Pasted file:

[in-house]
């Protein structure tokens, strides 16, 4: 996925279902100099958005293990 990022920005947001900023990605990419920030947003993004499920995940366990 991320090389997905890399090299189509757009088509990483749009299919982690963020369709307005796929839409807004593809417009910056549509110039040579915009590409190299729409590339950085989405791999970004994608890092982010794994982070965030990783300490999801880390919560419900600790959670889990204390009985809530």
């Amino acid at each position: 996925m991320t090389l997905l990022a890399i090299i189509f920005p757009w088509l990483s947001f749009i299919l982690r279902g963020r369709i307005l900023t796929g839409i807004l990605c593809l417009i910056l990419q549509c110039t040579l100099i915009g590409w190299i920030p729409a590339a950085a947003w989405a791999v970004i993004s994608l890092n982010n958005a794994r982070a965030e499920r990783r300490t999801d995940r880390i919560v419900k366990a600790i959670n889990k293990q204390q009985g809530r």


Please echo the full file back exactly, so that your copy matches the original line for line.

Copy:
[in-house]
């Protein structure tokens, strides 16, 4: 996925279902100099958005293990 990022920005947001900023990605990419920030947003993004499920995940366990 991320090389997905890399090299189509757009088509990483749009299919982690963020369709307005796929839409807004593809417009910056549509110039040579915009590409190299729409590339950085989405791999970004994608890092982010794994982070965030990783300490999801880390919560419900600790959670889990204390009985809530």
């Amino acid at each position: 996925m991320t090389l997905l990022a890399i090299i189509f920005p757009w088509l990483s947001f749009i299919l982690r279902g963020r369709i307005l900023t796929g839409i807004l990605c593809l417009i910056l990419q549509c110039t040579l100099i915009g590409w190299i920030p729409a590339a950085a947003w989405a791999v970004i993004s994608l890092n982010n958005a794994r982070a965030e499920r990783r300490t999801d995940r880390i919560v419900k366990a600790i959670n889990k293990q204390q009985g809530r």